The personality types can also be summarised as  the desire to undertake a task in a ‘fun way’ (sanguine) or in ‘my way’ (choleric),  or the ‘right way’ (melancholic) or ‘ the easy way’ ( phlegmatic). Equally, I realised, one could compare them to the seasons, or rather, the effect seasons have on us. Spring brings  all that good  humour and friendliness out in us, and then summer sees us getting things done and making impulsive strong gestures  and plans, and autumn brings with it a certain melancholic awareness of loss and the imminence of winter blues, whereas once we arrive in winter, it is a great opportunity to sit back,  hibernate, take it easy, eat a bit more and take a break from the busyness of the year.

So, Ashley Ramsden and Sue Hollingsworth brought their anthroposophical understandings to the business of storytelling. Each group of children will have a mixture of all the temperaments and it is possible, and a good idea, to choose and tell stories which will appeal to all four temperaments. And  within one story, one can be sure to include a bit of the sort of thing which lights each particular fire.

So, here are my four attempts to begin a story, related to the picture above, in ways that would inspire the four different temperaments. Check them out. What do you think?

So temperament one , choleric, might like a story which starts like this: ‘It was a cold, snowy night but the animals still needed to be fed. Olga grabbed her coat and her big blanket and her boots and stomped out into the deep drifts of snow. ‘Dog’ she bellowed heartily into the swirling mists, ‘Get over here at once, you rascal!’

For a sanguine child, who likes details so they can really sink into the story,” The sun had long sunk below the horizon and the moonlight sparkled on the crisp snow like a thousand beautiful tiny diamonds. An owl hooted in the distant dark of the forest and Olga pulled her warm coat closer around her ears and snuggled into its cosy furry collar.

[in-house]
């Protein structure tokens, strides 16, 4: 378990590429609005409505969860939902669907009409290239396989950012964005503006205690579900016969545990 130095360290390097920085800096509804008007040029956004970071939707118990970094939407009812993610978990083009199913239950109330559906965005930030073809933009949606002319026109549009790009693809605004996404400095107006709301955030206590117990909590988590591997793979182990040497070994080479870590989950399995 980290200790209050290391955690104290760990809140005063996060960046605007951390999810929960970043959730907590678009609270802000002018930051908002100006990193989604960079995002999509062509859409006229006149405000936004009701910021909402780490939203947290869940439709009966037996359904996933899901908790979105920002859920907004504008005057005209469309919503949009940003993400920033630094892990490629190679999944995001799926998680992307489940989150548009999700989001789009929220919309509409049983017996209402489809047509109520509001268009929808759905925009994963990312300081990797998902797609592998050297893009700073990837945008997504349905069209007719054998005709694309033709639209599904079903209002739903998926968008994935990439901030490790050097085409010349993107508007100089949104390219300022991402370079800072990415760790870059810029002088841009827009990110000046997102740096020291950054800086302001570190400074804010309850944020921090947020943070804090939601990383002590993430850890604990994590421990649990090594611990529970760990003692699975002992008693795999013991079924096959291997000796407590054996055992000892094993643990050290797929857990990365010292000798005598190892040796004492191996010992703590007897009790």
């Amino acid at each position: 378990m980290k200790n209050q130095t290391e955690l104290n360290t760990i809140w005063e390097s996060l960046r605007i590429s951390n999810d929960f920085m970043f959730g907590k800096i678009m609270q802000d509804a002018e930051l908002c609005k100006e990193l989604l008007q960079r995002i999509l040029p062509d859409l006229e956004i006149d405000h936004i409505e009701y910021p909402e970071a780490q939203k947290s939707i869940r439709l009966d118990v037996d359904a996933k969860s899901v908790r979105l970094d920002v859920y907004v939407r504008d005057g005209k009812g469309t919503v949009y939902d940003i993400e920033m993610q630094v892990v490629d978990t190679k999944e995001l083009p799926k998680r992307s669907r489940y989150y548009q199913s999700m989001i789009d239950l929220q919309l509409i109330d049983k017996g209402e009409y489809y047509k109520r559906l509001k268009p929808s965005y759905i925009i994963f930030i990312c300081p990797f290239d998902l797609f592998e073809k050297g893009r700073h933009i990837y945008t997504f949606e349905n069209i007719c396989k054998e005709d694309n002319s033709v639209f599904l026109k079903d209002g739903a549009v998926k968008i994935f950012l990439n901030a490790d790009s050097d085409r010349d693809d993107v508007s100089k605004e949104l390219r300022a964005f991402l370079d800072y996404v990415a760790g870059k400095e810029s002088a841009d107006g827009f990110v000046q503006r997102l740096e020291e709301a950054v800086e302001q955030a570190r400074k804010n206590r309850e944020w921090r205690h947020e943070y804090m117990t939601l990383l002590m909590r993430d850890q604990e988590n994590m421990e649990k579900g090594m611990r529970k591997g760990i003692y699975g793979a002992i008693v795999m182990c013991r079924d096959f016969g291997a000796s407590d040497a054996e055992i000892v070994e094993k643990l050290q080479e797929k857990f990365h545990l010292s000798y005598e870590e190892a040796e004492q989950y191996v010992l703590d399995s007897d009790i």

For a melancholic child, maybe ‘ It was so dark outside and her father and mother were not yet back from the village and someone needed to get the sheep into the pen.She wanted to help and she could hear the bleating of the baby lambs and she could just imagine her favourite, Wagtail, and how scared he would be out in the open and of course, there were the wolves.

And the phlegmatic. Actually Olga looks somewhat phlegmatic doesn’t she… she does not look at all melancholic..but of course these elements can be brought in through other ways.. a snarling wolf would satisfy a choleric’s hunger for action and vigour, and the shivering cat trapped in the snow in the dark and in need of rescuer would appeal to the sympathies of a melancholic child ( melancholic had a different definition for ancient Greek doctors from what it means now – another post maybe.

So, finally. phlegmatic. It was warm and cosy in the cabin with the flames of the fire fitfully flickering and Olga felt deliciously drowsy after her meal of borscht and freshly baked bread, She rested on the sofa and stroked the snoozing cat and gazed out the window at the snow which swirled around the house, wrapping it in a coat of wintry white.